Since the start of the pandemic, banks have been there for their clients. They have helped companies navigate the financial and strategic challenges that came with sudden closures, constrained operations and supply chain disruptions. And banks are still there, helping businesses regain their footing. But to do so effectively requires full disclosure between businesses and their bank by working together as partners.
“This is the perfect time for businesses to be proactive and put it all on the table,” says Wesley Gillespie, regional president at ERIEBANK. “As a financial institution, we are here to help businesses.”
Smart Business spoke with Gillespie about what businesses should do in the short term to have a better chance of being around for the long term.
Where should businesses focus their attention?
Their attention should focus on cash, customers and credit.
Cash is really about their weekly and monthly rate of cash burn and how long their cash will last them if they faced a significant reduction in revenue or had no revenue at all. That requires a look at expenses to see where resources may need to be reallocated or what operating expenses need to be cut. They should also look very closely at collecting on their receivables. They might be able to collect faster by offering discounts to get payments sooner. At a minimum, they should keep a close eye on their contracts and close the gaps as quickly as possible.
Businesses should also be close to their top customers right now — know what they’re thinking, doing and feeling so that they can put themselves in a position to understand and address some of their problems. Keep up a dialogue to be aware of where customers are struggling and offer solutions. Businesses have a stronger chance to recover or grow if their customers are doing well.
Businesses should also examine their credit relationships with their bank and vendors. Companies may need additional credit for working capital or may need to work with vendors or customers on payment terms and arrangements.
What is important to discuss with a banker right now?
One of the primary conversations that businesses should be having with their banker right now is related to their liquidity position and their credit facilities, which may need to be reviewed. In some cases, a business may need a total restructuring of its credit or its debt. Where there are loans, there may need to be a conversation about deferring payments, either going to an interest-only payment for a period or total deferment of principal and interest. Liquidity right now is paramount, particularly for nonessential businesses that were closed during the last 10 weeks or had constraints on their operations. These are all important conversations to have.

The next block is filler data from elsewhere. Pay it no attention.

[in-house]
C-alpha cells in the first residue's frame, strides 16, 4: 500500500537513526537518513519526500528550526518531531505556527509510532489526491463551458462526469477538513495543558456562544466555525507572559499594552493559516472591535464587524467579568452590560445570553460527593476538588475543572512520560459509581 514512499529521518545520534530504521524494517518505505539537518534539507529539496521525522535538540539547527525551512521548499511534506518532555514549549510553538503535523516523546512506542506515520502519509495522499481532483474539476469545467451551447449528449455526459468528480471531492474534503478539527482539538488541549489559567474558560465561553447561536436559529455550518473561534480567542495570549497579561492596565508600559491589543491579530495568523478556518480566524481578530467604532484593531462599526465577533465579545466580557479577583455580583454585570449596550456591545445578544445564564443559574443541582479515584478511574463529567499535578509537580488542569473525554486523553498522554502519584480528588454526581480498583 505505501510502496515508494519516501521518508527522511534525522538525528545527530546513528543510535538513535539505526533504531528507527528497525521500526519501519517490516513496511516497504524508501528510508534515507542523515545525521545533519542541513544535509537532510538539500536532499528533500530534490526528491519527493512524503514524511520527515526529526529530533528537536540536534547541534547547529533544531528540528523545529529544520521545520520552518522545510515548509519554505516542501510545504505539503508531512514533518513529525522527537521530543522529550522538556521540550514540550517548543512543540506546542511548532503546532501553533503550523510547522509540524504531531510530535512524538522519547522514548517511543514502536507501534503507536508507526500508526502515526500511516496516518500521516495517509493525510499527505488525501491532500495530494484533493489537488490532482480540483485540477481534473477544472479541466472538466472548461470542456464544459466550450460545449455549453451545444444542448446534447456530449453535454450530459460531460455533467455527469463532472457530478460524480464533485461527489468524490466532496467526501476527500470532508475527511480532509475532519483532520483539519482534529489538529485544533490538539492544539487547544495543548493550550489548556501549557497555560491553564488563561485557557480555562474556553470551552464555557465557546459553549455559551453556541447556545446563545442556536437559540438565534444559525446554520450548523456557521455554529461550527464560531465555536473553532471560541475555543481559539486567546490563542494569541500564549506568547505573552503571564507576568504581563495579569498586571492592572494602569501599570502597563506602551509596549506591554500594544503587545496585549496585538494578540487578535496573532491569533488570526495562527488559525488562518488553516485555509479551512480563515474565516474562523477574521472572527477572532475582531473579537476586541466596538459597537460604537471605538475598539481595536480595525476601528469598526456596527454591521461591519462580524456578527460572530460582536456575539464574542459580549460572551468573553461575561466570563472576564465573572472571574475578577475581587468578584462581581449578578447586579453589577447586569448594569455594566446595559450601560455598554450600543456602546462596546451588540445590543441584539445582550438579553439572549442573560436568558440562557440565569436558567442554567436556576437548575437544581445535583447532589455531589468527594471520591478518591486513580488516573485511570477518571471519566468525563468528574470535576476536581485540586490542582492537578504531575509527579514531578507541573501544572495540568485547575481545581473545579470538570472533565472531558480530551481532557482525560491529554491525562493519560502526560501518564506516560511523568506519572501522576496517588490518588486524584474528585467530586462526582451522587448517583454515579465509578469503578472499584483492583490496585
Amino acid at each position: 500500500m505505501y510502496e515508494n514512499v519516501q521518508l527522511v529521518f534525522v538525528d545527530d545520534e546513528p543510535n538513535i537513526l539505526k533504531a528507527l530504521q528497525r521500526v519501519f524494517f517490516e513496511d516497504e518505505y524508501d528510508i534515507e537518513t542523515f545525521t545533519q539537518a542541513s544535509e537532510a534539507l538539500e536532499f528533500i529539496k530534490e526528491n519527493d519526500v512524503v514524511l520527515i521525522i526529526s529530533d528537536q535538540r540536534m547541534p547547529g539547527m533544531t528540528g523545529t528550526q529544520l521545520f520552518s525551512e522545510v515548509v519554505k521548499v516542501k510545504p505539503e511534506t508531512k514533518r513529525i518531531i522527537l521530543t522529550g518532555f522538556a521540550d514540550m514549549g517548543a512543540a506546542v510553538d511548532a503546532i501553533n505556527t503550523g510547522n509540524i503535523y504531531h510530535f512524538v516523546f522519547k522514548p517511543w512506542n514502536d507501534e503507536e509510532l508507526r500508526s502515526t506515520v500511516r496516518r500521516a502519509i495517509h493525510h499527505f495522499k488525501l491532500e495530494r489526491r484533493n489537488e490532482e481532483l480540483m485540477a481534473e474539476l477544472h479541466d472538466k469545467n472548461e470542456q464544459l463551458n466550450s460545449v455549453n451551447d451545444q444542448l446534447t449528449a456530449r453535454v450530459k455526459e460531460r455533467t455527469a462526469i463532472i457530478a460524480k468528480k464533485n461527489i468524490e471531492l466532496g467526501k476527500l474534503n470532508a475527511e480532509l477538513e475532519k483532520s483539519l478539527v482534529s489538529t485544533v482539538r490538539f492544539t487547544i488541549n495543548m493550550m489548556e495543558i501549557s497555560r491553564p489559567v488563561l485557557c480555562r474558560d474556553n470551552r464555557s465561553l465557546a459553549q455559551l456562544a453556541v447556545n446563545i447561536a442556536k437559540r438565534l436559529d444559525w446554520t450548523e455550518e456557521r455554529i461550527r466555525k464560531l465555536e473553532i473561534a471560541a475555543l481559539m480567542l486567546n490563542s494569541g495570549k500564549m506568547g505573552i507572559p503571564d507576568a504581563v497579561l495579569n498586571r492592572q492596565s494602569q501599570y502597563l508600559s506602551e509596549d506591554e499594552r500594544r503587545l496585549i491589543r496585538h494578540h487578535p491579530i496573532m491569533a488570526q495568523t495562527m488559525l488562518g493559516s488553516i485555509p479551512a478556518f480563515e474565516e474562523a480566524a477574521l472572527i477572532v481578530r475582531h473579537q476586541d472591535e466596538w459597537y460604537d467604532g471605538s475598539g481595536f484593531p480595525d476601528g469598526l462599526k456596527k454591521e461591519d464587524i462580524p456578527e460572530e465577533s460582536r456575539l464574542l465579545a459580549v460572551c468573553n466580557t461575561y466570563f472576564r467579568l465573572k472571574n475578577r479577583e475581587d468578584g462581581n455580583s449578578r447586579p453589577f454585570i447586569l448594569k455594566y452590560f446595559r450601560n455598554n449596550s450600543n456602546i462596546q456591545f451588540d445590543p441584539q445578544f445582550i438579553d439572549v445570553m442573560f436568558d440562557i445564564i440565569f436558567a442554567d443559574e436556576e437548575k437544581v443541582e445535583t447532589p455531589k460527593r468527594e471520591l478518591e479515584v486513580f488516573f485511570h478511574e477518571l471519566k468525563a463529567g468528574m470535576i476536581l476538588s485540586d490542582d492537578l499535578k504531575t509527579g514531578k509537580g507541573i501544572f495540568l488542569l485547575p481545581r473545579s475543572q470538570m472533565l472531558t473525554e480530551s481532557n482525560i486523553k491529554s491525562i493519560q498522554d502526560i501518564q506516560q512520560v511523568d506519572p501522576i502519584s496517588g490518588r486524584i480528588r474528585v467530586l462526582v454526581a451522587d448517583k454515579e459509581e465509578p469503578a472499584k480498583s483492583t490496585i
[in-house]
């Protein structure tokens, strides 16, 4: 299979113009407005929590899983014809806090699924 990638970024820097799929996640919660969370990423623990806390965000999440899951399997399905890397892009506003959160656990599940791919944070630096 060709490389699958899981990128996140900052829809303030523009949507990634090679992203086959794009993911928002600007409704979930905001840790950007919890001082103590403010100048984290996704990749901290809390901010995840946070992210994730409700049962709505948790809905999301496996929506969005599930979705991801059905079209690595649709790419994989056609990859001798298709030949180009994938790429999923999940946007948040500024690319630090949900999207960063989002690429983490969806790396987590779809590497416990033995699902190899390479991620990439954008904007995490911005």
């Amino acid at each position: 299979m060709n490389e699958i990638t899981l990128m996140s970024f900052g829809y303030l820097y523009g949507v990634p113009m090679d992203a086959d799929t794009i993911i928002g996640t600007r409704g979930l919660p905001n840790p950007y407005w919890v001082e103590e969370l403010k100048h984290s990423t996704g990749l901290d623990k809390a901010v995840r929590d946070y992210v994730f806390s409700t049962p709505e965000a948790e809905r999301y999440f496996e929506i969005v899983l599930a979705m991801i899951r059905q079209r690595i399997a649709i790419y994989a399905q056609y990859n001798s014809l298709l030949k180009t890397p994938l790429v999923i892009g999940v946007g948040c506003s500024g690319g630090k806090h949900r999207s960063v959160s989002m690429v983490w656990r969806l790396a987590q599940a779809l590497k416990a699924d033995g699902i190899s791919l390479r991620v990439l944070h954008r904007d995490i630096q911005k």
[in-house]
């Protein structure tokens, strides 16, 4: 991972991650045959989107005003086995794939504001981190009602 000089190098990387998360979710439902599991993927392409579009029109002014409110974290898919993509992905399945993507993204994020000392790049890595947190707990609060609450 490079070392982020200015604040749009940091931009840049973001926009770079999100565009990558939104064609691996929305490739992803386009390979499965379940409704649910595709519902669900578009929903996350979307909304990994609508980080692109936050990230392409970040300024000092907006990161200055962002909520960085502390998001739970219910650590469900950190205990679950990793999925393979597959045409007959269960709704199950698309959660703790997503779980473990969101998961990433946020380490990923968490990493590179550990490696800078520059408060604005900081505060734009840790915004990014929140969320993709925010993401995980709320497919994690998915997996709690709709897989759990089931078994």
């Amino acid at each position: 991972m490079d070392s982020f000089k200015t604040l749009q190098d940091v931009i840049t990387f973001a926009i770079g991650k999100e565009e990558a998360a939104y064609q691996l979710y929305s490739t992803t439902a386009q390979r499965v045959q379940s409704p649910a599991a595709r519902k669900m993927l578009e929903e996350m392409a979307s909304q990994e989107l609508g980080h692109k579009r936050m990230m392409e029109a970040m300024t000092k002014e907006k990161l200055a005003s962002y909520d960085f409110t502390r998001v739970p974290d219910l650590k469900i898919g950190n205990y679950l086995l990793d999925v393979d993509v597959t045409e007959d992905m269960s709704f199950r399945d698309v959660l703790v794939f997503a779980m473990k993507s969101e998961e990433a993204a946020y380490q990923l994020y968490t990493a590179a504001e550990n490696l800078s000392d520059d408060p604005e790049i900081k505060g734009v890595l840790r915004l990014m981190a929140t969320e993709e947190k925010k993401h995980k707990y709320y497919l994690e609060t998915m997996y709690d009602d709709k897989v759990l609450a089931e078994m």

What should companies do as recovery begins?
Companies that remained open should review their supply chains and look for alternative ways to procure critical inventory in the event of a future disruption. Now may be a good time to rate the efficiency of the operation through the initial challenges and make adjustments based on resources going forward. This could be an opportunity to regroup as restrictions ease.
Now is a time to review and revisit HR policies and procedures. Some companies, for the first time, may have made work-from-home accommodations for employees. Companies should explore those policies and procedures and adjust them in the event that they may be needed again.
The disruption might also present merger and acquisition opportunities. M&A offers a chance to expand the company, add a product line, or move into a new market. This creates the possibility for businesses to come out of the pandemic even stronger than they were before it began.
And finally, it is a good time to re-evaluate your banking relationship. Community banks worked hard for their clients at the start of the pandemic, counseling them through their challenges, adjusting their credit and loan obligations and helping them connect with critical financing. Working with a community bank often means less red tape and a more agile response to customer needs so companies can get back to and stay in business, even in the most challenging of times.
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